White Fence Up Their Game on Ty Segall-Produced ‘For the Recently Found Innocent’
Release Date: July 22, 2014
Label: Drag City
With the aid of producer Ty Segall, White Fence’s Tim Presley has delivered on the promise of his increasingly enthralling bedroom recordings with For The Recently Found Innocent. The studio release is the LA psych-rocker’s sixth album under his White Fence moniker, which originated in 2010 amid the demise of his former band Darker My Love. In addition to enlisting Segall, smaller details, including the addition of touring member and Thee Oh Sees drummer Nick Murray, the album’s striking cover, and its release on indie mainstay Drag City, all suggest a consciously bolder effort.
For The Recently Found Innocent is as much a lesson in self-awareness as it is a thoroughly enjoyable listen. Over the last four years, Presley has recorded at a relentless rate in his Echo Park home, releasing a handful of albums on homespun labels like Woodsist and Castle Face. His last full-length, Cyclops Reap, showed flashes of brilliance on songs like “Chairs In The Dark” and “Pink Gorilla,” brash, staggering psych heavily indebted to The 13th Floor Elevators, Love and Syd Barrett.
But six months after its release, White Fence released a live album that turned out to be its best yet. Songs like “Pink Gorilla” burst from their cages with the help of a talented backing band, which included Murray on drums. In response, For The Recently Found Innocent is a deft attempt at recreating the live experience in album form. Following a collaboration that generated 2012’s Hair, Segall brings Presley’s layered guitar magic to the surface, capturing all the quirks and flourishes along the way. Even the cracks in Presley’s falsetto on “Like That” serve to add a subtle sense of irony to the tongue-in-cheek ode to consumerism.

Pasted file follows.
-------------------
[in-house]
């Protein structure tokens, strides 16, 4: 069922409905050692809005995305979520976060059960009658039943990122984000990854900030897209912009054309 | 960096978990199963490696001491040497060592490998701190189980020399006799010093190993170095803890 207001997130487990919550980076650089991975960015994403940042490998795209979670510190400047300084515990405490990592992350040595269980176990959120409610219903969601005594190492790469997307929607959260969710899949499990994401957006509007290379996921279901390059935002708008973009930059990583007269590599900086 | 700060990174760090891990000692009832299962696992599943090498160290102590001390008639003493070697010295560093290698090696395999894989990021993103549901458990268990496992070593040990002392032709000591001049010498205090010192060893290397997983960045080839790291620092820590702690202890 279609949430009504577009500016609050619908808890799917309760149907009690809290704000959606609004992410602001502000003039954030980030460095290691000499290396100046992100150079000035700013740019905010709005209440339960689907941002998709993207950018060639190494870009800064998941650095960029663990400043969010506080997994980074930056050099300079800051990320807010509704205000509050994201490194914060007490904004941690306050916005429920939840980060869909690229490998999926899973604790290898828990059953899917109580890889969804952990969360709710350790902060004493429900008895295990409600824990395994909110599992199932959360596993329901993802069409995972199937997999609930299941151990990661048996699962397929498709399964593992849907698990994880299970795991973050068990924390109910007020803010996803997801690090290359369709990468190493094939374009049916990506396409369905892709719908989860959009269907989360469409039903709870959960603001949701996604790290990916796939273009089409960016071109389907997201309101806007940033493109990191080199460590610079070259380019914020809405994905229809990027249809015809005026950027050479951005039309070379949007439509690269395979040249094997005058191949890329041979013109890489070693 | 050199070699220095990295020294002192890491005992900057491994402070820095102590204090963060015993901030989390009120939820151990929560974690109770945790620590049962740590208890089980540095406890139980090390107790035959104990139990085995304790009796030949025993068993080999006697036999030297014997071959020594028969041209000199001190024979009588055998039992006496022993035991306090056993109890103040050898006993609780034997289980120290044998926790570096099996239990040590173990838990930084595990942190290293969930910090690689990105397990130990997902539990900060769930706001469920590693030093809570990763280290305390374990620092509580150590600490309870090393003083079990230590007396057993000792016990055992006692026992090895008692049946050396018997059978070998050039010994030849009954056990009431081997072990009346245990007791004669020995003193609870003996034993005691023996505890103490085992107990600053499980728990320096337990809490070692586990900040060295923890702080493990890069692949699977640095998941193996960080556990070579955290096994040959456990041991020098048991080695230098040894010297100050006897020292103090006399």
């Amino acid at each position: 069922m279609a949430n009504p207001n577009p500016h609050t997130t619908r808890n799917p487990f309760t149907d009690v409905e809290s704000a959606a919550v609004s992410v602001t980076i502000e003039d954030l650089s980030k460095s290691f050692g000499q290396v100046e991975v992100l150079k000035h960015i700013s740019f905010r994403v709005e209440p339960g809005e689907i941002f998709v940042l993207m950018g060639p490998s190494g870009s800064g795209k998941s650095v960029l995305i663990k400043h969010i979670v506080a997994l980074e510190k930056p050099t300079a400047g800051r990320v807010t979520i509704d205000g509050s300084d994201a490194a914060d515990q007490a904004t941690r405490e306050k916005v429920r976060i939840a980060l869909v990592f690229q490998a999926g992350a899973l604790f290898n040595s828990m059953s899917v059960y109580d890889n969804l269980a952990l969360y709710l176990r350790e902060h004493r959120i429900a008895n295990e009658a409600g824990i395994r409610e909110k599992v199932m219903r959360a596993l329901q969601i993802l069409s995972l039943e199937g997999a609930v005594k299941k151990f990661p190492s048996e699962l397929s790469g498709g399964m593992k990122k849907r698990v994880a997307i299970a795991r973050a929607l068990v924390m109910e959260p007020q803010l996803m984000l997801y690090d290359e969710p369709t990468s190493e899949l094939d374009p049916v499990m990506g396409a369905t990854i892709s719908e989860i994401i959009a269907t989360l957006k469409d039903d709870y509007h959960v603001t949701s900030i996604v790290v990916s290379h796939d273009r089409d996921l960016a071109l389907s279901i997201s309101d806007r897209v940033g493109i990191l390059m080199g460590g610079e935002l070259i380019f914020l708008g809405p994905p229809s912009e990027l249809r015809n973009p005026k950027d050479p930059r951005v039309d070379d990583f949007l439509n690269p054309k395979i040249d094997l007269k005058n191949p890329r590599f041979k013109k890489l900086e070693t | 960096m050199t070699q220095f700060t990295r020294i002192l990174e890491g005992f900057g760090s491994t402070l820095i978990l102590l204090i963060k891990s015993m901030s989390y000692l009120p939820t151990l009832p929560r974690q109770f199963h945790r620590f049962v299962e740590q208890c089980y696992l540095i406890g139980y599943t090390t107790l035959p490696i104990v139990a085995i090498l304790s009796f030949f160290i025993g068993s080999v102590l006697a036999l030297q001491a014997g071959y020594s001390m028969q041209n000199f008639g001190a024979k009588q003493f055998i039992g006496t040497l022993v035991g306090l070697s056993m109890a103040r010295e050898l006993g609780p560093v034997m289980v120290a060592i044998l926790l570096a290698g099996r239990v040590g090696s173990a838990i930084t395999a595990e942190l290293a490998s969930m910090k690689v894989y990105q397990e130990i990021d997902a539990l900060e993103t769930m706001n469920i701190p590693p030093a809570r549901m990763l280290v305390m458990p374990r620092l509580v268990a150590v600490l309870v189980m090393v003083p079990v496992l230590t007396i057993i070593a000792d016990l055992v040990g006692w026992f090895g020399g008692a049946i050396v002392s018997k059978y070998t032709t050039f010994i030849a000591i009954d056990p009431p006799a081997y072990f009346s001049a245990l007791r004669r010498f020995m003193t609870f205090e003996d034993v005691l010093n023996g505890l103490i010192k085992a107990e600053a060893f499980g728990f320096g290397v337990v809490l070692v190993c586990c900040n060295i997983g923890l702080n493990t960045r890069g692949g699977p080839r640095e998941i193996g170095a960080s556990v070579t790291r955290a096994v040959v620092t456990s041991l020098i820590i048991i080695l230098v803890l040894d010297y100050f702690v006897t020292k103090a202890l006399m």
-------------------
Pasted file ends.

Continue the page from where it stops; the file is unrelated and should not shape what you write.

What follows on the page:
Although Segall and Murray’s contributions can’t be overstated, the inventive songwriting and concepts are all Presley’s doing. Innocent‘s 14 tracks employ an array of vintage styles to evoke emotions of grief, guilt, paranoia and eventually acceptance. Intimate, dreamy tracks like “Fear,” offering personal reflections (“I live in fear of wasting time”), are spliced between symbolic hallucinatory visions like the jaunty, post-apocalyptic “Sandra (When The Earth Dies)” and “Wolf Gets Red Faced,” about, you guessed it, an alcoholic werewolf.
The latter, along with “Arrow Man,” which abruptly cuts away to a dusty acoustic rhythm reminiscent of early Beck, show Presley fully giving in to his weird side. On “Wolf Gets Red Faced,” Presley, speaking in third person, relents, “I don’t care what my face looks like.” After a few listens, the line becomes representative of a larger realization. In acknowledging certain personal and artistic shortcomings, Presley has uncovered a hidden well of confidence and skill that couldn’t be contained in his home recordings.